1.1 Mastering Constructive Confrontation
"Speak with clarity and purpose for maximum results."

Many supervisors dread confronting employees. It's often easier to drop hints and make indirect threats rather than initiate a face-to-face, fish-or-cut-bait conversation with an individual who must shape up, pronto.

Constructive confrontation works best when you organize your thoughts in advance. In the days before you meet with an employee whose behavior or performance is unacceptable, map out what to say so that you follow a clear, logical framework.

Take three steps to plan a successful confrontation:

  1. 1. Summarize the situation from the employee's point of view.Reflect on what the worker has said about the issue at hand. Recall specific phrases, examples and arguments you've heard. That way, you can begin the meeting by saying, “As you know, we've spoken many times about the issue of your [tardiness/poor attitude/etc.]. You've told me that [summarize what employee has said].”
  2. 2. Ask for confirmation.After you summarize the employee's past comments as they relate to the key issue, ask a neutrally worded question to confirm that you've captured his or her views accurately. Examples: “Does that sound accurate?,” “Did I represent what you've said correctly?,” “Am I leaving anything out that you'd like to add?”
  3. 3. Dignify the employee's views-and tie them to the core issue. After the employee confirms your summary, recognize the individual's right to adopt that perspective. You don't have to praise it, of course. But conveying your understanding of the employee's position in one simple, affirmative sentence ratchets down tension. From that point, connect what the employee believes to what you believe must happen next.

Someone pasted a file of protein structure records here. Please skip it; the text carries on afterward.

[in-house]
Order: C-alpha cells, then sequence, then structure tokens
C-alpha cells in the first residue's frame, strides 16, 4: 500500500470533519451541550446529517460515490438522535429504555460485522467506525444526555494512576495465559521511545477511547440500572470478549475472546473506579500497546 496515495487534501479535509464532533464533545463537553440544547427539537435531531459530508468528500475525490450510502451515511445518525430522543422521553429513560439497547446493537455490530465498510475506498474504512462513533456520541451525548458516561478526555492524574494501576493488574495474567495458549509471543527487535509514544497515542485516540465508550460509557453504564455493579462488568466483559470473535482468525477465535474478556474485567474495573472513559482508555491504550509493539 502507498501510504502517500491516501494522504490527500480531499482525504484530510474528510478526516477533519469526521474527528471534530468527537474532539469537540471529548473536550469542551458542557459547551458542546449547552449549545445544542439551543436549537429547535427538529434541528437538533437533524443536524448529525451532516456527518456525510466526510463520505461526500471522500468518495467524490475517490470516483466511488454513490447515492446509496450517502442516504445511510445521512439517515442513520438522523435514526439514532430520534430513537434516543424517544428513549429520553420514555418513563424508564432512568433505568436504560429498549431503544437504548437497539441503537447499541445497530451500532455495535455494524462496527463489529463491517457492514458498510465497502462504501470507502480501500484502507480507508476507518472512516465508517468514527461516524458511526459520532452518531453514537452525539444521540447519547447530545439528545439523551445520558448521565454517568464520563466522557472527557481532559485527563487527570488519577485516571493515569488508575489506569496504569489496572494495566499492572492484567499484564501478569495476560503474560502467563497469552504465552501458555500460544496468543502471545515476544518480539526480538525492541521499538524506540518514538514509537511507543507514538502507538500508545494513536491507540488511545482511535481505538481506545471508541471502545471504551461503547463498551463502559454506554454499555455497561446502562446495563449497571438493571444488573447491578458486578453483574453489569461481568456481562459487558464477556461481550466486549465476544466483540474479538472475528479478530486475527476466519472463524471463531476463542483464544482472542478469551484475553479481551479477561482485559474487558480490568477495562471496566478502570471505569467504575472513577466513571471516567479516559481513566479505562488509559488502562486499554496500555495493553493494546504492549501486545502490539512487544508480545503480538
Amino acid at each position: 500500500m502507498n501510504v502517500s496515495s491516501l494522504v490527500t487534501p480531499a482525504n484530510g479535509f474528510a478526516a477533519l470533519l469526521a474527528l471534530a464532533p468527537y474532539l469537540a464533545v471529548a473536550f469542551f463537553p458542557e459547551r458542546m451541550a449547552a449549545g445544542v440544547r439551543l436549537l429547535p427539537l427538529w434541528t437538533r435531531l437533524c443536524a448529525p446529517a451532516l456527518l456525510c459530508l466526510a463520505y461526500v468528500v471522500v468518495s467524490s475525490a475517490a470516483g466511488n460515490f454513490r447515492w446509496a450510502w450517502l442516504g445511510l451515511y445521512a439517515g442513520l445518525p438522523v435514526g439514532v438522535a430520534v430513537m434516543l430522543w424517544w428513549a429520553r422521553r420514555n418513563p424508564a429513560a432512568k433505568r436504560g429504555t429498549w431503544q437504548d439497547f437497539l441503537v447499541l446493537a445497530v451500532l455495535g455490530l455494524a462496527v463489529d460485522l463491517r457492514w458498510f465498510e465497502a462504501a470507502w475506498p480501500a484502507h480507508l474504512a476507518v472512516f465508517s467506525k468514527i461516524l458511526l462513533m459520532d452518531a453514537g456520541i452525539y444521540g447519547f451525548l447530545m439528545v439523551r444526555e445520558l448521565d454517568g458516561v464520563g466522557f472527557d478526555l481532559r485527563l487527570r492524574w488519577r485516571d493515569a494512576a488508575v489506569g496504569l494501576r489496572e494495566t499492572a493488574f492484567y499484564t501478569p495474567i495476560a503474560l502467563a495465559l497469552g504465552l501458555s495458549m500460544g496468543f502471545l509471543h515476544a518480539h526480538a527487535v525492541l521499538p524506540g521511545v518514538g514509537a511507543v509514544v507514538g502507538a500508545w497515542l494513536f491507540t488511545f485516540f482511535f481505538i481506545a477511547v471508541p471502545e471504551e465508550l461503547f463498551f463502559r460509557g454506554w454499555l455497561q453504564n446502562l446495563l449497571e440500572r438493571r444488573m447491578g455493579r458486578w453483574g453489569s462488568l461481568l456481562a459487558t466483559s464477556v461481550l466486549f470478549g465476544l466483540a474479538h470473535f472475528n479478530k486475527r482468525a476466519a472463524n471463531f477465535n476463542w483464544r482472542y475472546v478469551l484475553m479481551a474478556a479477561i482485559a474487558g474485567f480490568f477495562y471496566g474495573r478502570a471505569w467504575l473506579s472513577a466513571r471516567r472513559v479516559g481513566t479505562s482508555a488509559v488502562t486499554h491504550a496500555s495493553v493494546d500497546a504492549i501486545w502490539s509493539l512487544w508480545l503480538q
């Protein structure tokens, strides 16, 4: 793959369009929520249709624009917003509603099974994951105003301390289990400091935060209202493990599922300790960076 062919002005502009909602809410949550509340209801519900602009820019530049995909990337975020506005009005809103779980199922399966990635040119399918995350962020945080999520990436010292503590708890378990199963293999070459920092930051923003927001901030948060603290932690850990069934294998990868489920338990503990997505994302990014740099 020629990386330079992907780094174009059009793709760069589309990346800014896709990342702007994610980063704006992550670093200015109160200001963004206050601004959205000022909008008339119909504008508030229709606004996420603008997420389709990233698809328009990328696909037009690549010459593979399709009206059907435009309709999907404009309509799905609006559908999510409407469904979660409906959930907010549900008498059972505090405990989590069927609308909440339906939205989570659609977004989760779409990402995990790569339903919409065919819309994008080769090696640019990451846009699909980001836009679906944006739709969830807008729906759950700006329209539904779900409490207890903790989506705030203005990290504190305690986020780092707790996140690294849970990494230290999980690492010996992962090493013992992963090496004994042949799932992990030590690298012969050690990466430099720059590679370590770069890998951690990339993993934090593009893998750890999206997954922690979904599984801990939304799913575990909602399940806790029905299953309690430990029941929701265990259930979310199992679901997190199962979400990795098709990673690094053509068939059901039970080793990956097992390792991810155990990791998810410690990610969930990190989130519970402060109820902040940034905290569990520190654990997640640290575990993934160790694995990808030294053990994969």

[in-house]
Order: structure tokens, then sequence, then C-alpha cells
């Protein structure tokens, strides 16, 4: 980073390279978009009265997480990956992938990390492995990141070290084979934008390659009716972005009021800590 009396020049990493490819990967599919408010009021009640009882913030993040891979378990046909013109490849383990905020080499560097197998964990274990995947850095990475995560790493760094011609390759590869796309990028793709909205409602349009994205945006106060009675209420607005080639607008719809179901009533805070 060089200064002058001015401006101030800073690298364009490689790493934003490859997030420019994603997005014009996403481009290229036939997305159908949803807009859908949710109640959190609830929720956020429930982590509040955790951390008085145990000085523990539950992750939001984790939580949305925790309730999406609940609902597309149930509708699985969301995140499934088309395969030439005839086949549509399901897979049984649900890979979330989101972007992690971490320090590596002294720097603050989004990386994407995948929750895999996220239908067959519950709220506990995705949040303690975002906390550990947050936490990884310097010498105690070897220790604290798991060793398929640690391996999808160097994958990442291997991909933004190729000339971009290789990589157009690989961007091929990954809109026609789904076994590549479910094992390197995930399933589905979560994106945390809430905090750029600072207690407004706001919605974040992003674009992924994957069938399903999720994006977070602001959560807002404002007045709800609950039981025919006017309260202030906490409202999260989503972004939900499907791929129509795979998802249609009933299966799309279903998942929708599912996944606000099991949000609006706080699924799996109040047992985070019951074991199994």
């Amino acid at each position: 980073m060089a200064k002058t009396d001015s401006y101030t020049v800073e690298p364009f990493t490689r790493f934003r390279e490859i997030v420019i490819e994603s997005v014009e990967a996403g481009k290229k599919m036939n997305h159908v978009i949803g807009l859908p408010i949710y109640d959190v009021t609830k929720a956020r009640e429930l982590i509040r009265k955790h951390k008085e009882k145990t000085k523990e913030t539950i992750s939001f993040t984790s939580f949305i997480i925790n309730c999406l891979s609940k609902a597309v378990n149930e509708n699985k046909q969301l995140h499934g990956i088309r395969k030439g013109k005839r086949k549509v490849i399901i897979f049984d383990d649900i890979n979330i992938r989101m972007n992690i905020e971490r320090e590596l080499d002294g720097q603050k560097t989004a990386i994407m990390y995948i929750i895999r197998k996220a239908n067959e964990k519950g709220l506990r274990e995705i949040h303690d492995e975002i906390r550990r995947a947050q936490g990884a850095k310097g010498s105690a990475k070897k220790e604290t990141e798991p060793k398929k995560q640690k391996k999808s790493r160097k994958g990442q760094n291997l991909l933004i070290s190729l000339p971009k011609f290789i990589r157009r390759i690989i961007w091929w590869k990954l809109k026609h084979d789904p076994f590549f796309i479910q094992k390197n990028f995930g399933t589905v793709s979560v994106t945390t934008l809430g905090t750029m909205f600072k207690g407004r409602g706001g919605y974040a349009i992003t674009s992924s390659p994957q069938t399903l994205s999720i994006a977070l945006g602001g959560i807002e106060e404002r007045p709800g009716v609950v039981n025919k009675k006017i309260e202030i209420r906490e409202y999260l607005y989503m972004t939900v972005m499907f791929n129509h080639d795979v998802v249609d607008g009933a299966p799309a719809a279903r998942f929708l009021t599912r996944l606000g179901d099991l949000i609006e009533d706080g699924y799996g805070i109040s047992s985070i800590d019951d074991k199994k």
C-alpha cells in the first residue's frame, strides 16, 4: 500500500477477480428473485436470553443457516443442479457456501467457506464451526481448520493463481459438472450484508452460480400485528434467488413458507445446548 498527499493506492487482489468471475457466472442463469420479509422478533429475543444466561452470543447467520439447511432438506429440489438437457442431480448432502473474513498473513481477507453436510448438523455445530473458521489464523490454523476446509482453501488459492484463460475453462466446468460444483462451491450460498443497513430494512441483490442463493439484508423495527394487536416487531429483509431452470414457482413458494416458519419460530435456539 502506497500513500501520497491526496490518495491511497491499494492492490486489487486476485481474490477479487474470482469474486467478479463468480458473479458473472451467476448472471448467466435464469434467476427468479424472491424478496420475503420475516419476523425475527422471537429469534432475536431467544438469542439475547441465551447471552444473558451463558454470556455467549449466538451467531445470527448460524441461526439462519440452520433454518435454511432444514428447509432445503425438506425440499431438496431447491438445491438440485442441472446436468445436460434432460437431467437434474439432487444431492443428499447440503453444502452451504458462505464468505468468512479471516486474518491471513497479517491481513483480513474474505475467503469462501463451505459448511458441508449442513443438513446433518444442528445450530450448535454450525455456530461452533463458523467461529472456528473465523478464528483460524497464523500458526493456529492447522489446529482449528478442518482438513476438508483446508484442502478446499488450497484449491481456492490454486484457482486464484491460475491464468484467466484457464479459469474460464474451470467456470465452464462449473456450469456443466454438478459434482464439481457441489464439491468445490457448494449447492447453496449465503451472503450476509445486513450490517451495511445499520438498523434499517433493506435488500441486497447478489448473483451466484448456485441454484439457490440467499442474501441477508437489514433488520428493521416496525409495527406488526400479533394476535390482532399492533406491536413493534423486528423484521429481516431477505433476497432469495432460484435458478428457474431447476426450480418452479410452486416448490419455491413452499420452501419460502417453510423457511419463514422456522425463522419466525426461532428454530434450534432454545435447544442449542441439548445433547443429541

1. Here's an example of how to prepare using this three-step process:

      1. Bill, a mail-room worker, has responded to my many warnings about his lackadaisical approach to his job by insisting that it's simply his personality. He says he may seem flighty, apathetic and easily distracted, but he's really motivated to perform well. When I've cited the many instances where he forgot to attend mandatory meetings or ignored my directives, he said what really counts is his performance rather than these “things on the side.”

      2. I'll summarize Bill's comments and ask, “Would you agree that's how you've responded to this issue in the past?”

      3. Once he agrees, I'll say, “Bill, I understand that you see yourself as a solid contributor here, and I'm glad you want to succeed at your job. At this point, however, the challenge you face is to succeed not on the terms you've set for yourself, but on the terms I lay out-the job requirements.”

Try This...
Take a look at this Constructive Confrontation Planning Worksheet and print a copy of it for future reference.
(Click on the Hand.)